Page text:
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Critique these pruning cuts on American Elm

Posted by alexander3 6 Pennsylvania (My Page) on
Tue, May 13, 14 at 16:03

I'm consistently seeing this kind of callusing pattern on the pruning cuts I'm making on my American elms. You can see the horseshoe shape rather than the ideal circle of callus. These elms are prone to tight branching angles with some included bark, making the pruning cuts a bit tricky. Is the best I can expect, or am I doing something wrong? The cuts I make on other trees grow over just fine.


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RE: Critique these pruning cuts on American Elm

as far as i am concerned.. its doing its thing.. the way it wants too .. and it appears that you did your thing properly.. because it is closing up the wound.. like its supposed to ...

i cant tell if you left perhaps a bit more than usual.. with the front on pic ... maybe if you cut closer.. it wouldnt do that.. but then it would be easy to dig too deep and make the wound twice as big in surface area ... and i would probably not favor that ...

side pic???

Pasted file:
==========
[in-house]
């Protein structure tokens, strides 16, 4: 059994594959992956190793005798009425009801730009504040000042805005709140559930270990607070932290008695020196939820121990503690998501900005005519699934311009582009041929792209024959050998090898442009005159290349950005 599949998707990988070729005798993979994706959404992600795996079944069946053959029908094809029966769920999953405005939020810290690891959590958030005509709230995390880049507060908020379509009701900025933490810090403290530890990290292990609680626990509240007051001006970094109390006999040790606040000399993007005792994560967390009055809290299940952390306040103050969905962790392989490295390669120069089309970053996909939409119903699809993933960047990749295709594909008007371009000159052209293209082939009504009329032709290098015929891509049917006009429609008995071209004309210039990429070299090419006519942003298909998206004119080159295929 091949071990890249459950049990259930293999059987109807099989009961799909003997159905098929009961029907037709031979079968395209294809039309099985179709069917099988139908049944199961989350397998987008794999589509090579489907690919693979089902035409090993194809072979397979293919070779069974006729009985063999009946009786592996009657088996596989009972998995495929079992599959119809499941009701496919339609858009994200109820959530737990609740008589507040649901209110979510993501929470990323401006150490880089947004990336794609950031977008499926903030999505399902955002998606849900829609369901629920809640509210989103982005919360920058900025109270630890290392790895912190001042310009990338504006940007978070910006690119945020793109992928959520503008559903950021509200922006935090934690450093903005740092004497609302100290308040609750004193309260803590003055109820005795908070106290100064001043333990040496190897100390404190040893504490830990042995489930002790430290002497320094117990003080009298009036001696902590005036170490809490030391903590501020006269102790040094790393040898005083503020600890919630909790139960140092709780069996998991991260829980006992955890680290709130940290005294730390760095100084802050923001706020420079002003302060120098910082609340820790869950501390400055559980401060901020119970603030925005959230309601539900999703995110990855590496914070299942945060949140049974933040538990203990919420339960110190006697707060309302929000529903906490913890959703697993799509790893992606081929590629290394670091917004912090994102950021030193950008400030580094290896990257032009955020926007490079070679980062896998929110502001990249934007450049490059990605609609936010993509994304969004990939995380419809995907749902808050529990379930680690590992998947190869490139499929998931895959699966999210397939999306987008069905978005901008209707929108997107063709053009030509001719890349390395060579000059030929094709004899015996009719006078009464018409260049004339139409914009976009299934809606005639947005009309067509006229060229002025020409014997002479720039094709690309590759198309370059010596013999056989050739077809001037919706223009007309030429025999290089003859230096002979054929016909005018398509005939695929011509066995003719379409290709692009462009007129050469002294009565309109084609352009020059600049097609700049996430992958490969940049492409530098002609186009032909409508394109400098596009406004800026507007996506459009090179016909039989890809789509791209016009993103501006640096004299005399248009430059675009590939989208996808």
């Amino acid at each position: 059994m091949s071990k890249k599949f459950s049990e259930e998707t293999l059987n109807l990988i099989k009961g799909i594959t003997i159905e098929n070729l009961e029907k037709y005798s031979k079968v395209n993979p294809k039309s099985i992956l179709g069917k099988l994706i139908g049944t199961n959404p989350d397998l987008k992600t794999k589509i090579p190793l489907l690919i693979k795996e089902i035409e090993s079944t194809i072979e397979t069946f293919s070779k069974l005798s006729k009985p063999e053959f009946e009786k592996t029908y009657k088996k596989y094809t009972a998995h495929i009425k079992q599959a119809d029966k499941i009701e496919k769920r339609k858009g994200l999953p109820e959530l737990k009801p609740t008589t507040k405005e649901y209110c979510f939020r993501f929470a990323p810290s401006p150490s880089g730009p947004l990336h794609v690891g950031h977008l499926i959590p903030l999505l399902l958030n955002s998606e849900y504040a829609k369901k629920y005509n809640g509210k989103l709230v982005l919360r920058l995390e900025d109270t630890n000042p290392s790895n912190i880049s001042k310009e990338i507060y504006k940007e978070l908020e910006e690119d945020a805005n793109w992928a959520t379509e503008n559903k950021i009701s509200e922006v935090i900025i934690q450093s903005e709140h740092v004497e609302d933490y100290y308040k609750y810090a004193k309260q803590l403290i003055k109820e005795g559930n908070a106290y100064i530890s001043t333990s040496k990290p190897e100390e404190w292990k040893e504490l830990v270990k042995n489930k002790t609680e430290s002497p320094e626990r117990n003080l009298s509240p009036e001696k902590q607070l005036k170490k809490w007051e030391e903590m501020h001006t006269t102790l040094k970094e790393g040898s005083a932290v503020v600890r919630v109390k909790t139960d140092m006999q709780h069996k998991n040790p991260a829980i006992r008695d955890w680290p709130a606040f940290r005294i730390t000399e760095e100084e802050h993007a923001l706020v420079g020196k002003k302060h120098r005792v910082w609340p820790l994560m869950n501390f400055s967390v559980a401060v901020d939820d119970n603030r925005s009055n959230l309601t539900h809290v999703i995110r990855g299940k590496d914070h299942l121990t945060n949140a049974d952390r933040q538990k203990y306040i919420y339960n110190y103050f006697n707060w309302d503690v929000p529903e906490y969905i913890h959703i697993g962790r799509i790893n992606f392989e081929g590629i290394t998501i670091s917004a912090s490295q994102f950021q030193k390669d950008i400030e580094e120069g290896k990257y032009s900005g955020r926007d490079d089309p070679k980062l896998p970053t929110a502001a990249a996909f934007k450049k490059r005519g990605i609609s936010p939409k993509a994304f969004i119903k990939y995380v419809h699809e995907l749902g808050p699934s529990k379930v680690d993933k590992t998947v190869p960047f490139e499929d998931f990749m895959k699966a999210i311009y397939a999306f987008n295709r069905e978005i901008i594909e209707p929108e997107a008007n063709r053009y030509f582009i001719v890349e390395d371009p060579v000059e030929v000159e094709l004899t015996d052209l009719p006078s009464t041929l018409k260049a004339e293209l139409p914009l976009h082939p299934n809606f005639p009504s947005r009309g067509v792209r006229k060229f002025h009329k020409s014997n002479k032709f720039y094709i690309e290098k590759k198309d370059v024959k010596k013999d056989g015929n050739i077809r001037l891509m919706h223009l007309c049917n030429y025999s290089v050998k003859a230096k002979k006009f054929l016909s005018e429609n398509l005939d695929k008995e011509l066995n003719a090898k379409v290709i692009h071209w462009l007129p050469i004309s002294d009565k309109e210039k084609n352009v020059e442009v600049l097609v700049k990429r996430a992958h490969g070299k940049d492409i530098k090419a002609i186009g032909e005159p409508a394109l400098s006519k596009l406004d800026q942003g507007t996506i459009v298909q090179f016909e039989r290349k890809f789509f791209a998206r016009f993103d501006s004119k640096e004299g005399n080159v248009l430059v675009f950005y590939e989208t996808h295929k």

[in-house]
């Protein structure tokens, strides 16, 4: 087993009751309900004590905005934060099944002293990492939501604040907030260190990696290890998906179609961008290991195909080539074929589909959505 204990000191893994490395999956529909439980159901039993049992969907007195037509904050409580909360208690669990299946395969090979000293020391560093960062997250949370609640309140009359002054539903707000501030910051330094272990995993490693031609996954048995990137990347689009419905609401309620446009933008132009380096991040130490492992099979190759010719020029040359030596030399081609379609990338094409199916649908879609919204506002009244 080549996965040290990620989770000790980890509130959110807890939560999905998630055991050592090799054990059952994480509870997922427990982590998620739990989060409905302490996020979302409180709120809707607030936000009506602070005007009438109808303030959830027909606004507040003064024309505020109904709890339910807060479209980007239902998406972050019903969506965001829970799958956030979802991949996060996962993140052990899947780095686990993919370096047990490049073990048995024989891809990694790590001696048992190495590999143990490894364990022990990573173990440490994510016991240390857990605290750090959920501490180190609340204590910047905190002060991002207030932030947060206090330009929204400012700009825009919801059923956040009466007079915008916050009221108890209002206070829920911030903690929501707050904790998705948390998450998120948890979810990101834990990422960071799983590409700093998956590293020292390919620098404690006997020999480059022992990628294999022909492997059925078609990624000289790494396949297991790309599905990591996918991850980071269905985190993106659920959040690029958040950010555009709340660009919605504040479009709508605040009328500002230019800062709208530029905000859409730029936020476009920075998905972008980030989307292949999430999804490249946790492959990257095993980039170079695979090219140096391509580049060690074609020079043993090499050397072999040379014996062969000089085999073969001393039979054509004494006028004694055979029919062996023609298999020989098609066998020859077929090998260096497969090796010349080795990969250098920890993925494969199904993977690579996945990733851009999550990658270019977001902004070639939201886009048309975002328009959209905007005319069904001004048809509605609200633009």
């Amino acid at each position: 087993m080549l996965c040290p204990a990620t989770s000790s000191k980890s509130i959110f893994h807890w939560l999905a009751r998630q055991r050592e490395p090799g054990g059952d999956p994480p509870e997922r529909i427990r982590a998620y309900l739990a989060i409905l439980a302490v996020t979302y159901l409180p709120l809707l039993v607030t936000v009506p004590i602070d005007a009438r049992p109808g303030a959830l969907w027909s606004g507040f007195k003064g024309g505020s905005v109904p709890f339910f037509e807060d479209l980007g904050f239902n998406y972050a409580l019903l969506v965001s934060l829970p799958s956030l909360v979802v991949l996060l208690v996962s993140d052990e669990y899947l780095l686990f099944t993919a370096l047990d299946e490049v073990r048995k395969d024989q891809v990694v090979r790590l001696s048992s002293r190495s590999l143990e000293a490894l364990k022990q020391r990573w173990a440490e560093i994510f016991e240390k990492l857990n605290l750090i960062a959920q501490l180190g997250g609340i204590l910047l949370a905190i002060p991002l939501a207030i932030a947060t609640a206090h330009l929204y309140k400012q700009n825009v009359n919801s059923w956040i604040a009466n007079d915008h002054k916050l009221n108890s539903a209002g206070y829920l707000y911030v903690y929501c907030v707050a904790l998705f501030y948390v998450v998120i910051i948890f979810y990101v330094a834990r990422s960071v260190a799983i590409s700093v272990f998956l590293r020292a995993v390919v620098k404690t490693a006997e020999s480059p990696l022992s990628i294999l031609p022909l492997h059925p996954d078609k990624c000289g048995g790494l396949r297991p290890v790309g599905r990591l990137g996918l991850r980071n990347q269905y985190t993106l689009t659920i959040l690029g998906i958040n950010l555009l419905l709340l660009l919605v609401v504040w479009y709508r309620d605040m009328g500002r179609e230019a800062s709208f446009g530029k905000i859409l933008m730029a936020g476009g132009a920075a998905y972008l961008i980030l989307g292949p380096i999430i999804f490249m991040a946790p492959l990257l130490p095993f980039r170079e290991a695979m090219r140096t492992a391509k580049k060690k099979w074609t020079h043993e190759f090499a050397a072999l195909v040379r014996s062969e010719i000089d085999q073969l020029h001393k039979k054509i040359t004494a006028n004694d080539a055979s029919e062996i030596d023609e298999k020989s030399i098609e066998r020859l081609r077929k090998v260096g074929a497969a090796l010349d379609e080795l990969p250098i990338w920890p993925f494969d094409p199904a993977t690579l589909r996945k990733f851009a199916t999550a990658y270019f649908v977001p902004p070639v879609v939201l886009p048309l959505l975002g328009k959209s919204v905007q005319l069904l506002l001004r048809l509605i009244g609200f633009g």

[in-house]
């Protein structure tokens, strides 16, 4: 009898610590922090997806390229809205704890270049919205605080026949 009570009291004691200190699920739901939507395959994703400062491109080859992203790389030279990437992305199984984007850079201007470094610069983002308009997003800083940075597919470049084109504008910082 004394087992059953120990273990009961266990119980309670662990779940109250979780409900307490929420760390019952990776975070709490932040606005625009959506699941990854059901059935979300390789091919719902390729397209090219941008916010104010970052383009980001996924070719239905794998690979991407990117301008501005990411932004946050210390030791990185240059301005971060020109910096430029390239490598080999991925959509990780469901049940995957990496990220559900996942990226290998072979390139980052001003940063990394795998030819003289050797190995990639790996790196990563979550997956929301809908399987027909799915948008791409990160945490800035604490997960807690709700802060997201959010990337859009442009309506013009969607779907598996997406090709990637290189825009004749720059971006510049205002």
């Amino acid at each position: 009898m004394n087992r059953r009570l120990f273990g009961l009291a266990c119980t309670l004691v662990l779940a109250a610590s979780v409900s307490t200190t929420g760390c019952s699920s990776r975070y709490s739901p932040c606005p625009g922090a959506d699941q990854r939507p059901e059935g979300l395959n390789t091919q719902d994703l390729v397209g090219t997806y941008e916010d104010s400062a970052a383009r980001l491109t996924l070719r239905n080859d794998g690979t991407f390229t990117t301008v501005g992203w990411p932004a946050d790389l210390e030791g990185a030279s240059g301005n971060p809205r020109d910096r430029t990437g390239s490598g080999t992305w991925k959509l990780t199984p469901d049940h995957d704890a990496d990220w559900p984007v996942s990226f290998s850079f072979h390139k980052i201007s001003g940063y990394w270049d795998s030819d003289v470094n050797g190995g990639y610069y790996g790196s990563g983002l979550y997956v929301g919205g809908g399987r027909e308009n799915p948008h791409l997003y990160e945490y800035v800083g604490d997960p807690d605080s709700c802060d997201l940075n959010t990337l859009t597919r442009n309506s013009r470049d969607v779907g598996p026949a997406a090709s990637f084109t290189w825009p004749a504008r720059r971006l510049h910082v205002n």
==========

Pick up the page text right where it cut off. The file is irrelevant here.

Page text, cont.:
if you are worrying.. i wouldnt.. looks like its working in tree time... and getting the job done ...

ken


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RE: Critique these pruning cuts on American Elm

These pruning cuts look good to me. Take a look at the link below which includes some relevant content from an educational pruning book (Hopefully it works.... it's a great book by the way in Kindle Version (over 300 pages so it covers everything and then some).

It seems to indicate that although normally good pruning cuts will result in the ideal circle but this is not always the case.... seems to depend on the species but I would bet it is because the branches were described as being included.

Is that a classic American Elm or a cultivator?

Here is a link that might be useful: Link to Ed Gilman Book (U shaped healing)


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RE: Critique these pruning cuts on American Elm

I'm not too worried about it, the cuts are not that large, just always trying to do things the best way.

Longtee, the tree is Ulmus americana 'Valley Forge'. It is prone to these tight angles, as well as this nasty habit of making these 4 branch crotches (imagine your hand with no thumb, the 4 "fingers" all emerging side by side)

Thanks for the input!


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